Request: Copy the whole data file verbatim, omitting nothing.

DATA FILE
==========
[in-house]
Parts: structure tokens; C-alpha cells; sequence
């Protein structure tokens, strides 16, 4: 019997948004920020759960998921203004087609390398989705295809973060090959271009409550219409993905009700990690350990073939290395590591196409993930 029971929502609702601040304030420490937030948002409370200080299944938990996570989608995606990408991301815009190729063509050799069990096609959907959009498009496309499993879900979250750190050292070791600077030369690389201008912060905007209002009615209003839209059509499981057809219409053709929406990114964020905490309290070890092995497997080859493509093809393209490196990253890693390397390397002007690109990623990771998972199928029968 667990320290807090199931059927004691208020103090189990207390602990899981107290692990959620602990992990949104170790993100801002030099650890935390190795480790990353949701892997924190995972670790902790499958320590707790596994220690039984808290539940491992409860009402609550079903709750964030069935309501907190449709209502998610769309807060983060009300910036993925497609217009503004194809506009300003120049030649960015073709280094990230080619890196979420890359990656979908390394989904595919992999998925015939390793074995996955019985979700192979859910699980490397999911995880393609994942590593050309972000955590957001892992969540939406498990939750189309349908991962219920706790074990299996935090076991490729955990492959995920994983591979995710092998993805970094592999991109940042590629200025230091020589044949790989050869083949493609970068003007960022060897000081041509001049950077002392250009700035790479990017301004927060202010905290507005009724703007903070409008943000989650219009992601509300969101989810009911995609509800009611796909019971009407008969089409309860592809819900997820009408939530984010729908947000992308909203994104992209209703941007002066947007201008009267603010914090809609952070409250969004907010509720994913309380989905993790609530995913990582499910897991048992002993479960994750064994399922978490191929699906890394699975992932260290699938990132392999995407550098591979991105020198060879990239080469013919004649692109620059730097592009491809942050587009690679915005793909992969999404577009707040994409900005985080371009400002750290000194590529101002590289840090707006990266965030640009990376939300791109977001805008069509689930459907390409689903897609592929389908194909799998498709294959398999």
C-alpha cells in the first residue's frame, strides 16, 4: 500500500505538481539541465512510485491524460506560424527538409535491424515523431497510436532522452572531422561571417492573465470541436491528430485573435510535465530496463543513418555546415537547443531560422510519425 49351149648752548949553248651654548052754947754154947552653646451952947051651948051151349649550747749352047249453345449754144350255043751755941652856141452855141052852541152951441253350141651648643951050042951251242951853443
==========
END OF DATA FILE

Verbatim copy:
[in-house]
Parts: structure tokens; C-alpha cells; sequence
């Protein structure tokens, strides 16, 4: 019997948004920020759960998921203004087609390398989705295809973060090959271009409550219409993905009700990690350990073939290395590591196409993930 029971929502609702601040304030420490937030948002409370200080299944938990996570989608995606990408991301815009190729063509050799069990096609959907959009498009496309499993879900979250750190050292070791600077030369690389201008912060905007209002009615209003839209059509499981057809219409053709929406990114964020905490309290070890092995497997080859493509093809393209490196990253890693390397390397002007690109990623990771998972199928029968 667990320290807090199931059927004691208020103090189990207390602990899981107290692990959620602990992990949104170790993100801002030099650890935390190795480790990353949701892997924190995972670790902790499958320590707790596994220690039984808290539940491992409860009402609550079903709750964030069935309501907190449709209502998610769309807060983060009300910036993925497609217009503004194809506009300003120049030649960015073709280094990230080619890196979420890359990656979908390394989904595919992999998925015939390793074995996955019985979700192979859910699980490397999911995880393609994942590593050309972000955590957001892992969540939406498990939750189309349908991962219920706790074990299996935090076991490729955990492959995920994983591979995710092998993805970094592999991109940042590629200025230091020589044949790989050869083949493609970068003007960022060897000081041509001049950077002392250009700035790479990017301004927060202010905290507005009724703007903070409008943000989650219009992601509300969101989810009911995609509800009611796909019971009407008969089409309860592809819900997820009408939530984010729908947000992308909203994104992209209703941007002066947007201008009267603010914090809609952070409250969004907010509720994913309380989905993790609530995913990582499910897991048992002993479960994750064994399922978490191929699906890394699975992932260290699938990132392999995407550098591979991105020198060879990239080469013919004649692109620059730097592009491809942050587009690679915005793909992969999404577009707040994409900005985080371009400002750290000194590529101002590289840090707006990266965030640009990376939300791109977001805008069509689930459907390409689903897609592929389908194909799998498709294959398999």
C-alpha cells in the first residue's frame, strides 16, 4: 500500500505538481539541465512510485491524460506560424527538409535491424515523431497510436532522452572531422561571417492573465470541436491528430485573435510535465530496463543513418555546415537547443531560422510519425 49351149648752548949553248651654548052754947754154947552653646451952947051651948051151349649550747749352047249453345449754144350255043751755941652856141452855141052852541152951441253350141651648643951050042951251242951853443